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Patricide: The threshold of the dark side


The Star Wars franchise has set all sorts of records, and has achieved a new one this year: the earliest spoiler.

starwars After some 10 days and a $ 1 billion box office, it seems quite impossible to spoil the new Star Wars film for anyone interested, but for those who do not wish to know what happens, please join those who skip this column as a matter of routine and turn elsewhere.

The Star Wars franchise has set all sorts of records, and has achieved a new one this year: the earliest spoiler.  It came out 38 years ago and was called Star Wars (Episode IV).  If you saw it then, you have already seen Star Wars: The Force Awakens (Episode VII).

The new film is nothing more than a remake of the original, with enhanced special effects.  Fans who worried about what might happen to their beloved franchise without the involvement of creator George Lucas needn't have; this new film uses the same screenplay as the original, which means the credits are rather churlish in not listing Lucas as the screenwriter.

To their credit, the screenwriters were sufficiently embarrassed by their lack of imagination that they inserted jokes by Han Solo to the effect that, while this time 'round, the Death Star is even bigger, there is "always" a weak spot.  Sure enough, the "dark side" loses its third Death Star to the intergalactic equivalent of a mosquito, the X-wing fighter, exploiting that persistent and pesky design flaw that, when hit just right, sets the whole planetary edifice alight.  For the finale in Episode IX, I suppose we can expect a Death Star so big that it might take two X-wing fighters to start the fatal inferno.

The reprise that drew my attention most was the father-son dynamic, a fruitful subject for meditation at Christmas.  In the original film, before we know his backstory, Darth Vader kills Obi-Wan Kenobi.  We later discover that the preVader Anakin Skywalker, mysteriously generated without a father, sees Obi-Wan as a father figure.  This time, the villain is Vader's grandson, the son of Han Solo and Princess Leia, who wears a voice-altering mask, not because he needs one, but apparently in homage to his grandfather.  Kylo Ren is the name, and he kills his actual father, Han Solo.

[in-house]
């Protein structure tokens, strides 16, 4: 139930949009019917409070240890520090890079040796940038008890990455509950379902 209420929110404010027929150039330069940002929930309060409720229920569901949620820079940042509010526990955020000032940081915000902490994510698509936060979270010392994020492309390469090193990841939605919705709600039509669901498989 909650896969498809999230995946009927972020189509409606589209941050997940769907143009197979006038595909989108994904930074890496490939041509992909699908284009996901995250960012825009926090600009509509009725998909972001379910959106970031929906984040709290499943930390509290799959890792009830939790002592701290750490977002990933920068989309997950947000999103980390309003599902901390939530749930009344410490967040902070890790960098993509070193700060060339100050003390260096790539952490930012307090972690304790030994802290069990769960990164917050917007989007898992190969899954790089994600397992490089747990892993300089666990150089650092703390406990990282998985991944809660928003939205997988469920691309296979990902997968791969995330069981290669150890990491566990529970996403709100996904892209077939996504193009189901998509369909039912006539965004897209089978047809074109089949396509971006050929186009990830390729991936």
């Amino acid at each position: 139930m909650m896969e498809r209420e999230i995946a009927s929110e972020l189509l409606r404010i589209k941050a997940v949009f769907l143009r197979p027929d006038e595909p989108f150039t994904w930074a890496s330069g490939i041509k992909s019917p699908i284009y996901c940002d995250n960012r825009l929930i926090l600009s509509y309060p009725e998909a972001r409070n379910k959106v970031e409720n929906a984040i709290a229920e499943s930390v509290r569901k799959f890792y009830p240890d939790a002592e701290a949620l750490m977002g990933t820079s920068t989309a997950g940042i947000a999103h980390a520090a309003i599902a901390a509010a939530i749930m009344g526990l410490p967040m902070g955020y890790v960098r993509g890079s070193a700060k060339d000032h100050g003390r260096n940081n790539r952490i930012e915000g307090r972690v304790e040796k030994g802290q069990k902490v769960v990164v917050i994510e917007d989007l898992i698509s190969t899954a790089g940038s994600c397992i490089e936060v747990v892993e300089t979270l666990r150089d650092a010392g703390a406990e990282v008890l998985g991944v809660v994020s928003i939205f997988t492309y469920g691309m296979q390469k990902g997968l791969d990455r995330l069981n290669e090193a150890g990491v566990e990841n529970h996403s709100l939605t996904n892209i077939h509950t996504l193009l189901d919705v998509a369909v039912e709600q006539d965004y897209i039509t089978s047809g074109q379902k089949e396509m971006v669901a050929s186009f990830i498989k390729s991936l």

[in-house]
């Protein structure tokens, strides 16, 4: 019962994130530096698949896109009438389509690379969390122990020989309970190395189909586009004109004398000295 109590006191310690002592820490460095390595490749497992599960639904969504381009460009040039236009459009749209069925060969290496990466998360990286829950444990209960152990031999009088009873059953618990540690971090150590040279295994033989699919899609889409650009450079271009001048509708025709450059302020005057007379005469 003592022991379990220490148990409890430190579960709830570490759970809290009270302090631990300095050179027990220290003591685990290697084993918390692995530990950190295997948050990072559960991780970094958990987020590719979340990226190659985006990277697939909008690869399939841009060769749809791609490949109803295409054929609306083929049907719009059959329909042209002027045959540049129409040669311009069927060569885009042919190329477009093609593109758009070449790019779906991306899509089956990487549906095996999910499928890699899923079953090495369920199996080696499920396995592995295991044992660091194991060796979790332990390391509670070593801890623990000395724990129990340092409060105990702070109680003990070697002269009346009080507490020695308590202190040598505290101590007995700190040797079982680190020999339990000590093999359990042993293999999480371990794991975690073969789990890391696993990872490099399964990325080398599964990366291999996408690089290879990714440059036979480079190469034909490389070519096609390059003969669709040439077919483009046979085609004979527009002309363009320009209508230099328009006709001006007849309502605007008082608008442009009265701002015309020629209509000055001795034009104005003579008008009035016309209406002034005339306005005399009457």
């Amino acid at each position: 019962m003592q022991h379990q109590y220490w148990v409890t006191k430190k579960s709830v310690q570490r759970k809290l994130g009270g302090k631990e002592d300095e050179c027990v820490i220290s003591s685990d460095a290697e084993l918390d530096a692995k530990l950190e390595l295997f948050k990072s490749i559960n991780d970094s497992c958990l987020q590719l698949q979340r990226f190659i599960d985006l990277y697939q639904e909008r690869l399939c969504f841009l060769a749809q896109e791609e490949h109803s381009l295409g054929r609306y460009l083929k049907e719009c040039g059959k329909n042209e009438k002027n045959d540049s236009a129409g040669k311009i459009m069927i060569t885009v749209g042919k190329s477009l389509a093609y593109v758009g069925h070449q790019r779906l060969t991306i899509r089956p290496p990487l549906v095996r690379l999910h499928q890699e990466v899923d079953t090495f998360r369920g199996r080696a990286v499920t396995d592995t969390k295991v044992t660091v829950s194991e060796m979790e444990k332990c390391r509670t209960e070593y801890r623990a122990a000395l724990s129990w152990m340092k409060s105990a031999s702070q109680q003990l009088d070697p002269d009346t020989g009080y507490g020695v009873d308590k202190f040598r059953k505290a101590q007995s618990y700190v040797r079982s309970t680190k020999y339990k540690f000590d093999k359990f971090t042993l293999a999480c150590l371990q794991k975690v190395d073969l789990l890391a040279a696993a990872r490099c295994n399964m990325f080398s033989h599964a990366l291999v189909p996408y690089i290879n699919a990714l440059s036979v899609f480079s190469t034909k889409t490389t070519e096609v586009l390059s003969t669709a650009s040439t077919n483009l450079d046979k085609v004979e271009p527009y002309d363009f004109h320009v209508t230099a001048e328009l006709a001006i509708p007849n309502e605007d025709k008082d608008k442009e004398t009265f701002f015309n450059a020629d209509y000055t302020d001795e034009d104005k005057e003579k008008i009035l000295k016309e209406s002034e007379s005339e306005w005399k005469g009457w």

At the heart of reality — which is what we mean when we speak about God — is there a father who shows mercy, or a tyrant who exploits?

Patricide is the threshold for the dark side.  The archvillains are willing to kill their fathers.  Luke Skywalker, the true Jedi, Vader's son and Leia's twin sister, refuses to kill his own father, despite ample reasons to do so. This could be nothing more than Psychology 101 with lightsabers, but at Christmastime, one is inclined to think about something rather more profound than that.  The father as a rival to be bested, or even a tyrant to be slayed, can be reduced to dime-store psychology, but it also speaks to a theological view of reality in its fullest depth.

At the heart of reality — which is what we mean when we speak about God — is there a father who shows mercy, or a tyrant who exploits?  Is the proper response one of reciprocal love or abject fear?  To the degree that the force is some sort of reflection of created order, that's the question at the heart of Star Wars — at the deepest level of reality, do we discover a father who is good, or a tyrant who is evil?  Special effects and the allure of space travel aside, that is one reason why the films still attract viewers as they head toward their fifth decade.

"As a father has compassion on his children, so the Lord has compassion on those who fear Him."  So instructs Psalm 103, bringing together both dimensions of compassion and fear.  In countries of Christian heritage, we find it easy to think of God as a Father, for that is how Jesus Christ reveals Him to us.  But that idea was once revolutionary.  In the world of the ancient near east or, for that matter, in the new world of the Aztecs or Mayans, great and impressive civilizations worshipped gods who were always rivals and often tyrants.  They were to be feared and, one hoped, appeased.

Into that world, the idea of a God who is like a father in His care for man was a radical departure in the revelation to Abraham and the Jewish people.  The Christian confession that God in fact is a father, and that a merciful father, not a jealous tyrant, is at the heart of reality, is the principal goods news of the Christian gospel.

"God so loved the world that He sent His only Son … that the world might be saved" — that's the reason for Christmas.  Only a real father can send a son.  A merciful father seeks the salvation, not destruction, of his children.  That's the story of Christmas, even older than that of the Jedi and the Sith.



NationalPostFather Raymond J. de Souza, "Patricide: The threshold of the dark side." National Post, (Canada) December 29, 2015.

Reprinted with permission of the National Post and Fr. de Souza.

The Author

desouza Father Raymond J. de Souza is chaplain to Newman House, the Roman Catholic mission at Queen's University, Kingston, Ontario. He is the Editor-in-Chief of Convivium and a Cardus senior fellow, in addition to writing for the National Post and The Catholic Register. Father de Souza is on the advisory board of the Catholic Education Resource Center.

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